It doesn’t matter if you call it strained yogurt, Greek yogurt, or SCD yogurt it is an important and delicious staple in the Specific Carbohydrate Diet. Many people are intimidated by the fact that yogurt must be made with a living bacterial culture, but this crock-pot method is too easy to ignore.
First I want to explain why this yogurt is so important when trying to heal your gut with the Specific Carbohydrate Diet, which was best explained by Elaine Gottschall in Breaking the Vicious Cycle.
SCD restricts food for the bad bacteria in the gut to the point that they die off, and allows the good bacteria to flourish again. The problem is that the amount of good bacteria left is often very low. By eating SCD yogurt on a regular basis you are introducing billions of cells of the bacteria that will help your gut heal itself. In fact, according to Elaine one cup of SCD yogurt contains 50 times more good bacteria than a probiotic capsule. And homemade SCD yogurt that has been fermented for 24 hours has significantly more probiotics than store bought yogurt. Not to mention when you make the yogurt yourself the bacteria is alive and active, which might not always be the case in store bought yogurts and probiotics.
I will admit that one of the biggest mistakes that I made when starting SCD was that I didn’t make my own yogurt. I bought Fage with honey, which is SCD legal so it did not cause any problems. Except that it didn’t contain the same density of good bacteria as homemade SCD yogurt that is fresh and fermented for 24 hours. So, I wasn’t healing as fast as I could have been.
That’s what I get for being a lazy know-it-all. But it’s what lead me to come up with this lazy way of making SCD yogurt.
- Milk (whole milk tastes the best)
- yogurt starter without any additives–Fage or Chobani are what I use
I believe that sanitation is key to a good yogurt, so I begin by heating the milk to make sure there are no unwanted bacteria present. Start by pouring your milk into a crock-pot. Place the probe from a digital thermometer in the milk and set the alarm for 160 degrees, and set the crock-pot on high.
When the temperature reaches 160 turn the heat off completely and allow to cool to 110 degrees with the lid on the crock-pot. At this point I mix together some One Step sanitizing solution in a small bowl and allow a spoon to soak in the solution. This is to make sure that the bowl and spoon do not transfer any bacteria to the yogurt. The same can be done with boiling water.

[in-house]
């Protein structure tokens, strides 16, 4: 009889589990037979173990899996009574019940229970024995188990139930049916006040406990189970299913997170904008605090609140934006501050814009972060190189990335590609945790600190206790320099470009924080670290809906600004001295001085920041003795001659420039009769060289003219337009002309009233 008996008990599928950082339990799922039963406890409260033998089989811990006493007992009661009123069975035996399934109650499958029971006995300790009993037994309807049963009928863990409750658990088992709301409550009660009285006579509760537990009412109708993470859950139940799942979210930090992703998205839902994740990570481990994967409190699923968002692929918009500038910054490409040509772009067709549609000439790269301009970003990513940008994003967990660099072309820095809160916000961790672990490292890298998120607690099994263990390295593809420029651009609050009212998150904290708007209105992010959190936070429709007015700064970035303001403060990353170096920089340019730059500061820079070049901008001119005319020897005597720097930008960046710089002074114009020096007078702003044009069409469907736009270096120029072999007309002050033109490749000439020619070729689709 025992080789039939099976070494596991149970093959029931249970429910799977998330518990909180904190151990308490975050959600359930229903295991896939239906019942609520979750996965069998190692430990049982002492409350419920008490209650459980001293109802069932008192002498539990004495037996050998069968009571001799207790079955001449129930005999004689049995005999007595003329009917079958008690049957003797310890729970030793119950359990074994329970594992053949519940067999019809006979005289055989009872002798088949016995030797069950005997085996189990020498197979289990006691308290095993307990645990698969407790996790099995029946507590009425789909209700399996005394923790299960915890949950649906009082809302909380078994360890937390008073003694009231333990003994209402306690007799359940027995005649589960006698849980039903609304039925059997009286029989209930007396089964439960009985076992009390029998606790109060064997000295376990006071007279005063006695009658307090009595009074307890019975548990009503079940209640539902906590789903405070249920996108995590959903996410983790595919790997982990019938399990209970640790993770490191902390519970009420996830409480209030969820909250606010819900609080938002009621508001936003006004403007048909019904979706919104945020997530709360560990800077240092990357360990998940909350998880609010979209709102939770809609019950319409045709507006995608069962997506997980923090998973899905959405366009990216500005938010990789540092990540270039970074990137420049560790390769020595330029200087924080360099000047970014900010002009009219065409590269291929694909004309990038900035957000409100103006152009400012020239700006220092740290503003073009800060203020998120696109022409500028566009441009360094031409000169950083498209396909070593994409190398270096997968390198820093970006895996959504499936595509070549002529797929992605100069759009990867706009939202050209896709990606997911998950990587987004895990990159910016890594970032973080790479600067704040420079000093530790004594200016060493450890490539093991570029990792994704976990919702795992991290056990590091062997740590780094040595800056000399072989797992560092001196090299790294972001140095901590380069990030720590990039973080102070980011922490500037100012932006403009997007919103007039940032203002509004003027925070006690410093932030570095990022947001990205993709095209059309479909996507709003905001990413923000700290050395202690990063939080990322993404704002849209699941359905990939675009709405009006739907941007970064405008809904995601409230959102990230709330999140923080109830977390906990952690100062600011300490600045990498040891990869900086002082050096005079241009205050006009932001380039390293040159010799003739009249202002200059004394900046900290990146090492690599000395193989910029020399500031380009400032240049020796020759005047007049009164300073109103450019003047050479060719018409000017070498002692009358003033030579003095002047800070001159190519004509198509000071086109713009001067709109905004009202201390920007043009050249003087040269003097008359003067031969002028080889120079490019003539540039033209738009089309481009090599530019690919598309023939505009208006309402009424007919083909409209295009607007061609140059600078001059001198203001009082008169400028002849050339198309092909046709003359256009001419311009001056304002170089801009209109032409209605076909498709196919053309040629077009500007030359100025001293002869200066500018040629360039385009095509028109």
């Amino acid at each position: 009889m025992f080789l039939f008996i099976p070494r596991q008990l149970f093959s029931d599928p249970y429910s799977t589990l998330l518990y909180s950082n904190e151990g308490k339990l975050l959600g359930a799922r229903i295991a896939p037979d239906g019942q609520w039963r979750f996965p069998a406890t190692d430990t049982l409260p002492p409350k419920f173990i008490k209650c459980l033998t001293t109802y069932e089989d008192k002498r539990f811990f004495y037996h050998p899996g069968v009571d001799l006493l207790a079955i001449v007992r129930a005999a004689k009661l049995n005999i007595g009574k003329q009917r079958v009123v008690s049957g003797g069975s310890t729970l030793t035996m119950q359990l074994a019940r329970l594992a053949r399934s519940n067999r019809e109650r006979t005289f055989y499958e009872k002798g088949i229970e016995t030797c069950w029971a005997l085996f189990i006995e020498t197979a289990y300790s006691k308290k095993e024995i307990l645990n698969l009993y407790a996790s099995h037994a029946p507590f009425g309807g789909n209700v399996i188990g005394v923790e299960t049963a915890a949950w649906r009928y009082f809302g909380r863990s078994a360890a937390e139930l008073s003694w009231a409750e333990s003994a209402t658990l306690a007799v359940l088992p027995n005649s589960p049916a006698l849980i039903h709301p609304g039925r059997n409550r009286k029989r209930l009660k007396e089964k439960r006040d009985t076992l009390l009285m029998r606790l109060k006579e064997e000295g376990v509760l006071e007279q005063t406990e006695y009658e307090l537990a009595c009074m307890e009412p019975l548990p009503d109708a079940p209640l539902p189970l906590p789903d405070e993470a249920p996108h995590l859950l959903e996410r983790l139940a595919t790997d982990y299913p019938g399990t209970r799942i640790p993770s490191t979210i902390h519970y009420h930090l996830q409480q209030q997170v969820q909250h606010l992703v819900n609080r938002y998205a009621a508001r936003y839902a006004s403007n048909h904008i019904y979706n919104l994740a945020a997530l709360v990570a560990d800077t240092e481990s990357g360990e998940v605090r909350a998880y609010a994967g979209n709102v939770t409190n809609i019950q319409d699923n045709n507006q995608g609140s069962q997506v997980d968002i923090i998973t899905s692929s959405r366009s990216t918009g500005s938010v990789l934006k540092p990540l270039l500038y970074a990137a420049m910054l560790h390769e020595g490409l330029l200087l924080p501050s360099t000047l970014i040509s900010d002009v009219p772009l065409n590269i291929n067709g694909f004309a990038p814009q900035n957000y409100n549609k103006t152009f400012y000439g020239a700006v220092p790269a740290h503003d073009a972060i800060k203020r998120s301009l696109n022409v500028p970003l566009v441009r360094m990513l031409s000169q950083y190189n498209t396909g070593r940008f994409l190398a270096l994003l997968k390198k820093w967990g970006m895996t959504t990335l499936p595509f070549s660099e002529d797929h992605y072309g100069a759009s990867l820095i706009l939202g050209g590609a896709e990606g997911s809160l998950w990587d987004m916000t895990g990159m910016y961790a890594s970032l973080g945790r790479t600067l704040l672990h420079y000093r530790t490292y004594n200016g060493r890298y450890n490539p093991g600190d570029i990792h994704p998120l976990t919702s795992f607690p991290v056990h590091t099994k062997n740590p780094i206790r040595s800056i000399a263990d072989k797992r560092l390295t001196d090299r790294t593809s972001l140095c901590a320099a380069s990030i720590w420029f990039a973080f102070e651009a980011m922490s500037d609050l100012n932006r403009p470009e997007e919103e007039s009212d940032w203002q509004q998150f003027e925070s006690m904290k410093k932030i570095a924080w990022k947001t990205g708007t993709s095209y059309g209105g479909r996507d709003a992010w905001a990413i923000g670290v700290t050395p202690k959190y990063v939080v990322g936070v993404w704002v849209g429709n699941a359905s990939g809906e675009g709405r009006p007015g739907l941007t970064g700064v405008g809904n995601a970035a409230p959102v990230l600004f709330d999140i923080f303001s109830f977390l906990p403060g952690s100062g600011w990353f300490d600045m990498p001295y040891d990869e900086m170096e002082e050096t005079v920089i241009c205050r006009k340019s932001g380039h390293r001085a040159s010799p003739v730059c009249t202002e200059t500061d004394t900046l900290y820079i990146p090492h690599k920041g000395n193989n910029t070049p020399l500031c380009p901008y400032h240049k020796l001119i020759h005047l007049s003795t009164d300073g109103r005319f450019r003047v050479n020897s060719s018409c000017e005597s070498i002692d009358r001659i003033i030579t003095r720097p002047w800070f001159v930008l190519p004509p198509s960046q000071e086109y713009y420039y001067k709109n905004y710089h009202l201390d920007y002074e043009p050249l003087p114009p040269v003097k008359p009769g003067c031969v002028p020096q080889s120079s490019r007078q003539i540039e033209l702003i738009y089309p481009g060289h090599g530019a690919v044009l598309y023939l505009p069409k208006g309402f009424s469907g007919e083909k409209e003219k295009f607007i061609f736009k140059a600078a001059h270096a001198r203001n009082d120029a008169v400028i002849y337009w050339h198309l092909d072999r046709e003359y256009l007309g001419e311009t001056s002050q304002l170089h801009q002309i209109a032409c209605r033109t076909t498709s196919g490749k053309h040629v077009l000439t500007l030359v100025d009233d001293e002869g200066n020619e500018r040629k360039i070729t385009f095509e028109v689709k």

Then use the sanitized spoon to skim off any skin that may have formed. Rinse and re-sanitize the spoon if needed. The One Step does not need to be rinsed off before use. Pour the sanitizer out of the bowl, then scoop one spoonful of your yogurt starter and three spoonfuls of the warm milk into the bowl. Stir until the yogurt starter has thinned to the point that it can be easily incorporated back into the rest of the milk. Place the lid back on and wait 24 hours with the crock-pot turned off.
After 24 hours the yogurt is ready to eat unless you’re like me and you like Greek style strained yogurt. In which case you would line a sieve or colander with a tea towel, cheese cloth, or in a pinch a couple layers of paper towels will work. Place a pan or bowl under the sieve and pour your yogurt into the lined sieve to drain. I like to leave this in my fridge to drip for 24 hours, remove then twist the tea towel to get the last bit of water out.
Add a little local honey, and now you’ve got super easy, and really tasty SCD yogurt.
Edit: Since posting this article I have received questions about how to easily maintain a temperature in the ideal temperature range while the culture grows. The cheap and easy method is to place the pot from your crock-pot in the oven with the interior light on. Another method is to use a yogurt maker, personally I prefer not to have equipment with only one purpose in my kitchen. My favorite option is to use a temperature controller to control the temperature perfectly, I own and love the Johnson Controls Digital Temp Controller, but a redditor on /r/crohnsdisease gave me a link to the Dorkfood Sous-Vide Controller. I often use my Johnson controller for sous-vide cooking as well.